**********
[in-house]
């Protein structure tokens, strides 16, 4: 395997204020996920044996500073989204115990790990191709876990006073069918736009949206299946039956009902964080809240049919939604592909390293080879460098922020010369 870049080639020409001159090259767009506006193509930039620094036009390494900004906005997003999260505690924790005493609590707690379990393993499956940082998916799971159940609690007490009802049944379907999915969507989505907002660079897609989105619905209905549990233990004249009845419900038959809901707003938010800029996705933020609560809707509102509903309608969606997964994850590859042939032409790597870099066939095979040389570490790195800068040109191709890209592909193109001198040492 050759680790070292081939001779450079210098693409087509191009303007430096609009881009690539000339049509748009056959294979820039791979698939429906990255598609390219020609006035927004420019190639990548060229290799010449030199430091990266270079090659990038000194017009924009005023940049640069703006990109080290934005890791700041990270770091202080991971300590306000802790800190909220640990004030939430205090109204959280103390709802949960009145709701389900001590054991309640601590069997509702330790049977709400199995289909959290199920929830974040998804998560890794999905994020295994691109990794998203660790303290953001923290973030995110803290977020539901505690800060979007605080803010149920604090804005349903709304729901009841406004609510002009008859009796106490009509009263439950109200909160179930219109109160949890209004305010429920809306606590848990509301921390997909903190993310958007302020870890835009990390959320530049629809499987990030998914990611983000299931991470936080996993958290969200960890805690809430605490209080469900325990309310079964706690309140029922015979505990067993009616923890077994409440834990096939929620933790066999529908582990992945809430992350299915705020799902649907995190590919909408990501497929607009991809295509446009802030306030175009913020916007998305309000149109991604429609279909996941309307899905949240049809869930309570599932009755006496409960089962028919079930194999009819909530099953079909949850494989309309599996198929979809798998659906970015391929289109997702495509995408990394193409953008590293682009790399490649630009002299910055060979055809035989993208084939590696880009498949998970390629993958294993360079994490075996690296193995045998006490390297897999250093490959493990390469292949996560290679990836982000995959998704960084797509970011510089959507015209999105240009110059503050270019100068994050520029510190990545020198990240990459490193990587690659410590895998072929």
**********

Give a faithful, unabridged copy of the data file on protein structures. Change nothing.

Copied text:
[in-house]
């Protein structure tokens, strides 16, 4: 395997204020996920044996500073989204115990790990191709876990006073069918736009949206299946039956009902964080809240049919939604592909390293080879460098922020010369 870049080639020409001159090259767009506006193509930039620094036009390494900004906005997003999260505690924790005493609590707690379990393993499956940082998916799971159940609690007490009802049944379907999915969507989505907002660079897609989105619905209905549990233990004249009845419900038959809901707003938010800029996705933020609560809707509102509903309608969606997964994850590859042939032409790597870099066939095979040389570490790195800068040109191709890209592909193109001198040492 050759680790070292081939001779450079210098693409087509191009303007430096609009881009690539000339049509748009056959294979820039791979698939429906990255598609390219020609006035927004420019190639990548060229290799010449030199430091990266270079090659990038000194017009924009005023940049640069703006990109080290934005890791700041990270770091202080991971300590306000802790800190909220640990004030939430205090109204959280103390709802949960009145709701389900001590054991309640601590069997509702330790049977709400199995289909959290199920929830974040998804998560890794999905994020295994691109990794998203660790303290953001923290973030995110803290977020539901505690800060979007605080803010149920604090804005349903709304729901009841406004609510002009008859009796106490009509009263439950109200909160179930219109109160949890209004305010429920809306606590848990509301921390997909903190993310958007302020870890835009990390959320530049629809499987990030998914990611983000299931991470936080996993958290969200960890805690809430605490209080469900325990309310079964706690309140029922015979505990067993009616923890077994409440834990096939929620933790066999529908582990992945809430992350299915705020799902649907995190590919909408990501497929607009991809295509446009802030306030175009913020916007998305309000149109991604429609279909996941309307899905949240049809869930309570599932009755006496409960089962028919079930194999009819909530099953079909949850494989309309599996198929979809798998659906970015391929289109997702495509995408990394193409953008590293682009790399490649630009002299910055060979055809035989993208084939590696880009498949998970390629993958294993360079994490075996690296193995045998006490390297897999250093490959493990390469292949996560290679990836982000995959998704960084797509970011510089959507015209999105240009110059503050270019100068994050520029510190990545020198990240990459490193990587690659410590895998072929």